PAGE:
- A brown glass purchasing shortage is affecting near-term growth prospects of Pacifico and other imported beers, Constellation Brands said in a Q3 earnings report.
- "We are diligently working to address the brown glass shortage that is acting as a headwind this year, especially for our Pacifico brand," CEO William Newlands said on an investor call.
- Global supply chain logistics and transportation challenges are contributing to lower product inventory levels and higher cost of product sold, according to Constellation, the third largest U.S. beer producer.
Bottles that use imported brown glass are particularly exposed to supply chain disruptions. Shipping delays, labor constraints and higher material costs affected distillers, beer makers and vintners for much of last year — and those trends have all continued.
"We are making progress on brown glass," Newlands said on the call. "It remains to be seen when we will be back to full competition and obviously it had some bearing on our ability to deliver in the quarter."
Constellation’s imported beers continue to see strong consumer demand and have a long runway for growth, Newlands said. It expects its beer business to achieve a 10% to 11% net sales increase in FY2022.
"Brown glass has been a drag against otherwise outstanding results," he said.
The problem has been ongoing. At the Morgan Stanley Global Consumer and Retail Conference last month, Newlands noted the company "left some growth on the table in things like Pacifico and Modelo Negra because we weren't able to access the amount of brown glass that we would like to have seen."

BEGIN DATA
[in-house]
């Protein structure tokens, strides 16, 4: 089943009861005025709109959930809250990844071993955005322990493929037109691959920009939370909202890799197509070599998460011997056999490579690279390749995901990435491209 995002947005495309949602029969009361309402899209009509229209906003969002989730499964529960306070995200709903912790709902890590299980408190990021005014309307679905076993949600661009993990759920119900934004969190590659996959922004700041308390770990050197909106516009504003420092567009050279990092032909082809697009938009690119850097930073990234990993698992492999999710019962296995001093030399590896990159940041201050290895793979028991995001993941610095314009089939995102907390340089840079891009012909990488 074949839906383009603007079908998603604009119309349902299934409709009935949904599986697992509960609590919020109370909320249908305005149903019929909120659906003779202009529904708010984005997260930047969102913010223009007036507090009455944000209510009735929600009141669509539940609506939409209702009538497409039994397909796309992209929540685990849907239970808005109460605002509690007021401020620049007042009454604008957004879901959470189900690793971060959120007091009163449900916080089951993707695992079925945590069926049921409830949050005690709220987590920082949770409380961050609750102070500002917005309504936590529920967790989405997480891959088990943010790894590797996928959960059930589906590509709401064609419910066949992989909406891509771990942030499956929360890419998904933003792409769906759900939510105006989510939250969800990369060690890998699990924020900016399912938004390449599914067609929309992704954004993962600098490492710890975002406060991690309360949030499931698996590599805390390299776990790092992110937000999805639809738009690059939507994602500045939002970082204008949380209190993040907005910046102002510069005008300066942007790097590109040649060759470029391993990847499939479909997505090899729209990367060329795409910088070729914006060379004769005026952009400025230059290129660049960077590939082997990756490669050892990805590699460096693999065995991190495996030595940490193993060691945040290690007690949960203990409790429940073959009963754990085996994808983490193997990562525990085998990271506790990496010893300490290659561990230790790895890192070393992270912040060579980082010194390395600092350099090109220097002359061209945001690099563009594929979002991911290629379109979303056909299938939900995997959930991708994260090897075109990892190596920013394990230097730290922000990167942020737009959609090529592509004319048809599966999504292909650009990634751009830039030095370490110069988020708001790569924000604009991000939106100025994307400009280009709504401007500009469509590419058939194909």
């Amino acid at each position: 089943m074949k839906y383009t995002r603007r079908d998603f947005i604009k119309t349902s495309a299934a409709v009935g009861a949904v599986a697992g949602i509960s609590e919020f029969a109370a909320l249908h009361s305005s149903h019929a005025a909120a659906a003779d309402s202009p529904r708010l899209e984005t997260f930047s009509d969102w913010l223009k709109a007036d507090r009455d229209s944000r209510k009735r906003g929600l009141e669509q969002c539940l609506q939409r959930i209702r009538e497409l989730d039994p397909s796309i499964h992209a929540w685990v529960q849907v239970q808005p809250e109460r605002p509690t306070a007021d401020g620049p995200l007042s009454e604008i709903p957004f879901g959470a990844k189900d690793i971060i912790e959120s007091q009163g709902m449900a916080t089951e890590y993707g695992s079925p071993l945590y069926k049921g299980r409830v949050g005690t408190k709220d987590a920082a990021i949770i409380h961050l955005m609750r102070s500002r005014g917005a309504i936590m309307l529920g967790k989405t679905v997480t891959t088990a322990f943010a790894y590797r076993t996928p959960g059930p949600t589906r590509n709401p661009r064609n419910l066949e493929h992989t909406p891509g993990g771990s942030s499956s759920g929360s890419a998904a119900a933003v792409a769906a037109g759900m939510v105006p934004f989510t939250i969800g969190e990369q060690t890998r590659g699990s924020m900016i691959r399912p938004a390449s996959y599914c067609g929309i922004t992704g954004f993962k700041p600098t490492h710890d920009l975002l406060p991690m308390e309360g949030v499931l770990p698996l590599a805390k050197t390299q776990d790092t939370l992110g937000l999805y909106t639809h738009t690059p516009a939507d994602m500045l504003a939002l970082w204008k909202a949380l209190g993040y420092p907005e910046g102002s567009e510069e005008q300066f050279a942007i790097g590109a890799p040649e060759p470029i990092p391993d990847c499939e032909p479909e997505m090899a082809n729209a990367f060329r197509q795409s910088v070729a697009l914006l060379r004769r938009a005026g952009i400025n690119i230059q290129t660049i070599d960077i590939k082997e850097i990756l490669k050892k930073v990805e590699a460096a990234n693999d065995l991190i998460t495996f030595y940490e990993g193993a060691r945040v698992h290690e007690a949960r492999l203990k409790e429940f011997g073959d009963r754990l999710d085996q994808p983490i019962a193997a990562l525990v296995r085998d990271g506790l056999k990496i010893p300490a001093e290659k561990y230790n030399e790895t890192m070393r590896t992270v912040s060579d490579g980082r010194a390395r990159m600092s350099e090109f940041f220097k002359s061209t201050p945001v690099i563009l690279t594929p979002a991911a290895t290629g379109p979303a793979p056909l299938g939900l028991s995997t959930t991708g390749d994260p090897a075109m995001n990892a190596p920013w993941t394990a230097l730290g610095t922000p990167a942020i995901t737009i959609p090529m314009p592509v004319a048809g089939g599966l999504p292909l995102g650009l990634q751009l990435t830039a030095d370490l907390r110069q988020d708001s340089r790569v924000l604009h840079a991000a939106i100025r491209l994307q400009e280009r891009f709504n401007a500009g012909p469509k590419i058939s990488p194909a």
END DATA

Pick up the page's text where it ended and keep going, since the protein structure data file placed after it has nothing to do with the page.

Despite the brown glass shortage, Constellation is in a better position than many thanks to its participation in a joint venture with glass container manufacturer Owens-Illinois that produces 60% of its glass bottles through partial ownership of a production plant in Mexico.
But the supply chain problems aren’t limited to Constellation’s beer business. Its wine produced in New Zealand and Italy and shipped to the U.S. for distribution has been affected by the lack of availability and increased costs of ocean freight shipping containers and port delays. The congestion has, in turn, tacked on another cost: increased storage charges, the company said in the filing.
The Mexican government forced Constellation to abandon its nearly completed $1.4 billion Mexicali Brewery project near the U.S.-Mexico border over a water dispute in 2020, the Wall Street Journal reported. After booking a loss of nearly $700 million from the halted project, the company agreed last month to build a large brewery in the Southeast Mexico state of Veracruz.
Constellation is also spending $700 million to $900 million per year from FY2023-2025 to add 15 million hectoliters of capacity to the existing 39 million at its breweries in Eagle Pass, Texas, and Sonora, Mexico. After the buildouts and the construction of the Veracruz brewery, the company will have added 25 million to 30 million hectoliters of capacity.
"In the medium-term, under normal operating conditions, we have ample capacity at the Nava and Obregon breweries to meet consumer needs based on current growth forecasts and current and planned production capabilities," Constellation said in the report.
The company also brought more of its distribution in-house, acquiring a wine and spirits distributor it had previously leased in Lodi, California in December.
It expects commodity cost inflation "in the high single-digit to low double-digit range next fiscal year," said CFO Garth Hankinson.
"We now anticipate these elevated inflationary pressures to persist well into fiscal year 2023," Hankinson said.
Correction: A previous version of this story misidentified the amount of glass produced outside the U.S.